Are panic attacks typical?

Even though our bodies have a natural alarm system that goes off when something is wrong to prepare us to handle emergency situations, having panic attacks is not typical. Usually, when children and adolescents experience panic attacks, their alarm goes off without a real threat or problem.


Panic attacks can be triggered by specific situations, but a lot of times they seem to occur out of the blue. Many children and adolescents describe them as feeling as though a room is closing in on them, as if they can't breathe, or if they are about to die. Panic attacks include:

  • Feelings of imminent danger.
  • The need to escape.
  • Rapid heartbeat.
  • Sweating.
  • Trembling.
  • Shortness of breath or a smothering feeling.
  • Feeling of choking.
  • Chest pain or discomfort.
  • Dizziness or lightheadedness.
  • Sense of things being unreal.
  • Fear of losing control or "going crazy".
  • Fear of dying.
  • Tingling sensations across the body.
  • Chills or hot flushes.


Most children and adolescents who experience one panic attack don't experience more of them. However, for some this experience can be so unsettling that they can start to worry about having new attacks. It may be a cause of concern when such worries lead to the avoidance of places, activities, or situations where they may feel unsafe, as well as to an anxious anticipation that most times increases the chances of new attacks.


When should I be concerned about a student’s panic attacks?

Students who face panic attacks and start fearing new ones, usually develop an intense fear of the physical sensations associated with panic, such as elevated heart rates, sweating, shortness of breath, dizziness, even when they are not having a panic attack. This apprehension increases their attention to those bodily reactions and the tendency to interpret them as signs of new attacks. This frequent apprehension leads to an increased sense of anxiety that makes children and adolescents more prone to new attacks, maintaining a cycle.



Panic attacks are usually a sign that a student is struggling, so they require attention and support whether they happen once, or recurrently. Early support can prevent the panic cycle to strengthen itself.


What can I do to help a student with panic attacks?

Panic attacks can happen anywhere, including at school. They usually last for about 10-15 minutes, but they can feel like a lifetime. There are a few things teachers may attempt to help a student with panic attacks.

  • Help the student to take deep breaths. Teachers may ask students to look in the teacher's eyes and take deep breaths while talking in a soothing voice taking deep breaths in and deep breaths out.
  • Act calm. Some students look to teachers for reassurance, so a teacher may remind the student that any bad sensations they are having will pass eventually.
  • Help the student to feel safe in the classroom. All children and adolescents benefit from support and a reassuring pat on the back. It gives them a feeling of security, which is important in the context of panic attacks.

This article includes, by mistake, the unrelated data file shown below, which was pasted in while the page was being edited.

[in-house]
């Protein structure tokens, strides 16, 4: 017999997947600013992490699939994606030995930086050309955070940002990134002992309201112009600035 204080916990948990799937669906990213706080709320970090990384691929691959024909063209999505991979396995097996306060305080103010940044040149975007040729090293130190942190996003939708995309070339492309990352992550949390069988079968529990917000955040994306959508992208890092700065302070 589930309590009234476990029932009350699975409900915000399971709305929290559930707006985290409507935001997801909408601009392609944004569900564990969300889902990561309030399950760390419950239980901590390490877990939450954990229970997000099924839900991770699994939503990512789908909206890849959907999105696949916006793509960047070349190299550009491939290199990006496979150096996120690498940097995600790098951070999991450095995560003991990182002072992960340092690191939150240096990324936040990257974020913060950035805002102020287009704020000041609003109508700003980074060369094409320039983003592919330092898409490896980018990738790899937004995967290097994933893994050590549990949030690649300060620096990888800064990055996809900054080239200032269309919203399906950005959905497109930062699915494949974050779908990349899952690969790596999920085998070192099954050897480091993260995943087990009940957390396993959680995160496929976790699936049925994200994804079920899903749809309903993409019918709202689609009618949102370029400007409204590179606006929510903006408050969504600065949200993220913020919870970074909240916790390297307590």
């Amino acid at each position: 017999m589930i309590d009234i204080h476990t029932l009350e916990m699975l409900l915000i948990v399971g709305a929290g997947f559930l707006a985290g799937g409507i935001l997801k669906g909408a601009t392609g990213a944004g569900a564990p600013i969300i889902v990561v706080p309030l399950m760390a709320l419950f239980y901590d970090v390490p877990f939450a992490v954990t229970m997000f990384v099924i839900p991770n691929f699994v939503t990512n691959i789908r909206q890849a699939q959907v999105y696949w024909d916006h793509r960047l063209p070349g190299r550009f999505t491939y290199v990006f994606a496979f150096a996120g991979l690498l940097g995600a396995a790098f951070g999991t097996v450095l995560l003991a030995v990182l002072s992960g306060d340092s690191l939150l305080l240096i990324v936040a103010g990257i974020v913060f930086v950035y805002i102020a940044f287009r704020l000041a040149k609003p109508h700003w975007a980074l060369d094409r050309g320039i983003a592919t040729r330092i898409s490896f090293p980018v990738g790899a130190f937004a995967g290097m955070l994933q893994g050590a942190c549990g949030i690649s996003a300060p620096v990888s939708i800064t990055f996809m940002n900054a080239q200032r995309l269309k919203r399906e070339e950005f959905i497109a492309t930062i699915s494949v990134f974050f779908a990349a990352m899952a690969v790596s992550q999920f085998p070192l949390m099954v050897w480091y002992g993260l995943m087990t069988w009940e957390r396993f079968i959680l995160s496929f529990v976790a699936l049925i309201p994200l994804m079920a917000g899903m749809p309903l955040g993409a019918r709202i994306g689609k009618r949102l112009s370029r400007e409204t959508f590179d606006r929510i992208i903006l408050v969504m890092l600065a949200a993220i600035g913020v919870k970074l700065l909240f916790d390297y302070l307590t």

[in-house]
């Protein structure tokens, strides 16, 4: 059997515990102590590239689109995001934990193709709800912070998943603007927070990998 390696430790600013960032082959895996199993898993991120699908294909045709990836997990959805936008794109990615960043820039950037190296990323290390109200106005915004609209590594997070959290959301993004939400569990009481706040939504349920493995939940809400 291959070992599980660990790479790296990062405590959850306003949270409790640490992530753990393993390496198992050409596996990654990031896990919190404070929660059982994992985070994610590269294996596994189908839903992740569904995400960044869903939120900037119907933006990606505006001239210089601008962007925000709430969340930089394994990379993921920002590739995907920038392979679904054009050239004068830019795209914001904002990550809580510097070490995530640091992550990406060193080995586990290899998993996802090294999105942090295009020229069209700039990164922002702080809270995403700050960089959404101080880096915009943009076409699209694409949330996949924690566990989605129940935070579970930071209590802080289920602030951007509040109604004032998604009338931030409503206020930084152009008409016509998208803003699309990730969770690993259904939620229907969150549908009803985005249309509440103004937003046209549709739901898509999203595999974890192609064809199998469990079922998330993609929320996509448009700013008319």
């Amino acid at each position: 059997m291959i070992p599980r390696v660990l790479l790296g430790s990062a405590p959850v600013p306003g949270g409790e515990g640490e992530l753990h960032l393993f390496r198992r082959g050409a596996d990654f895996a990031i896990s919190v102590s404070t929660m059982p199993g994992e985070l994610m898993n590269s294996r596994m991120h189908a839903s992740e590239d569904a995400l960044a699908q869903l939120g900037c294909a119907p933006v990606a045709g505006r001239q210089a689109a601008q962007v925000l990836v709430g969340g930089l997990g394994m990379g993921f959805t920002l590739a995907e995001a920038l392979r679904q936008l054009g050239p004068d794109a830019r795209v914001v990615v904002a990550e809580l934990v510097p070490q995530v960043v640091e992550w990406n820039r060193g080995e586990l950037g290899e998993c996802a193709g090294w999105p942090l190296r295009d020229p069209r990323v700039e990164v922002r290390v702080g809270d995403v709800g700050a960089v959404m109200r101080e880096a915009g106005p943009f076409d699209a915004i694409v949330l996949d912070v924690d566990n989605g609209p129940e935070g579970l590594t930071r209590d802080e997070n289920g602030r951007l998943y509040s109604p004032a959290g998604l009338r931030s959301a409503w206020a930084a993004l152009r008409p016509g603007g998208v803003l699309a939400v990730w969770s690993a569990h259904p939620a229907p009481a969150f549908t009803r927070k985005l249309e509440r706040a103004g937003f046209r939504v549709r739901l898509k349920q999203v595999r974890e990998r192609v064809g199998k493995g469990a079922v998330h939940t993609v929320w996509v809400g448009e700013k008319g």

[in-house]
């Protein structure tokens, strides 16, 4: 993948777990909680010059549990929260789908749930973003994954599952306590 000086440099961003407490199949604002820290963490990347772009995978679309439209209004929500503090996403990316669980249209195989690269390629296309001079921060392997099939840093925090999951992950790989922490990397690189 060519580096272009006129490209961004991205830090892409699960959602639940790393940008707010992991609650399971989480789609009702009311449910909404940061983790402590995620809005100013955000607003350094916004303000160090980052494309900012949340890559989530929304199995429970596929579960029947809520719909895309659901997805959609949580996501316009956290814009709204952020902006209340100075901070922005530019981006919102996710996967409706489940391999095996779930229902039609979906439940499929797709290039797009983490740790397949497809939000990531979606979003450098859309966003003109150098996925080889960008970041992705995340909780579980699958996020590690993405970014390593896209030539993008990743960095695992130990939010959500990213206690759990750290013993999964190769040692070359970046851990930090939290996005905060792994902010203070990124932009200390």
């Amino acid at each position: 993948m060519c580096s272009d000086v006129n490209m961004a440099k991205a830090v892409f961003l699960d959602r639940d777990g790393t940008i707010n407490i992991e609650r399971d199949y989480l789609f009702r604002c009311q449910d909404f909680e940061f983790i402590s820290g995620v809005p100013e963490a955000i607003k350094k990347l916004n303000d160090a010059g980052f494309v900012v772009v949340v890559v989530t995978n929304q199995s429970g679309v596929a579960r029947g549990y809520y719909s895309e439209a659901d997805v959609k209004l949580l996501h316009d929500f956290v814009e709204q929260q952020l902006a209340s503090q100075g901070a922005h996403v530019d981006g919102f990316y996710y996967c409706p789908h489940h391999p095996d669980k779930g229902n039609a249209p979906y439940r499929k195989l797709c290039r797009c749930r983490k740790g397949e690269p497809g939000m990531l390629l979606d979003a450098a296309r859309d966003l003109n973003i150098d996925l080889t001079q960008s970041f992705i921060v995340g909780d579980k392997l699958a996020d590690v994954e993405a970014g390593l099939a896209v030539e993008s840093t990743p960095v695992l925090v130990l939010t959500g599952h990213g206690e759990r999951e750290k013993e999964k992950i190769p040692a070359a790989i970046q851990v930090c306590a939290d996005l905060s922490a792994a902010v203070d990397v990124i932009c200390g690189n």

• Help the student to distract from anxious thoughts. When students are in the midst of a panic attack, they tend to be too focused on their scary and anxious thoughts. So, teachers may ask students to imagine and talk about a place that makes them feel happy, or ask them to look around the room and talk about what they see. All of it may help them to distract from what is causing them distress.
  • Help the student to find something relaxing that can relieve tension. One important symptom of panic attack is muscle tension. So, teachers may attempt to find ways to help their students relax, such as a few stretching exercises while taking deep breaths, and moving their bodies to release tension.
  • Bring the concerns to a caregiver’s attention. A student’s caregivers need to know of anything concerning occurring in school. Caregivers may also be able to identify if concerns are present outside of school.
  • Seek help from a school mental health professional. Support from a school mental health professional is warranted in most situations when panic attacks result in concerns.
  • Seek support. With a caregiver’s permission, teachers may consult other professionals who specialize in helping children with emotional difficulties.

Pediatricians or family physicians can help to address initial concerns and refer to specialized professionals. Also, whenever possible, a consultation with a mental health professional may be helpful.

The public system provides services through the Child and Adolescent Mental Health Services (CAMHS) and Centers of Multidisciplinary Assessment, Counseling, and Support (KEDASY).

For students to learn how to manage their anxiety and prevent the occurrence of future panic attacks, it is important that they understand their triggers, and that anxiety responses are temporary and not all bodily sensations are signs of an attack.

Panic attacks that are too frequent, intense, present in many different contexts, feared, and that negatively interfere with your child and family’s daily lives, may indicate the possibility of Panic Disorder.


Where to find more information

Specific, detailed, and clinical information on Panic Disorder can be found at [clinical short guide at the program website].

If you want to know more about the closest available services for educational and public health systems for children and adolescent assistance across the country, go to our Services Mapping webpage here.

You can also find more information by pointing your phone camera at the QR code below or by clicking here.



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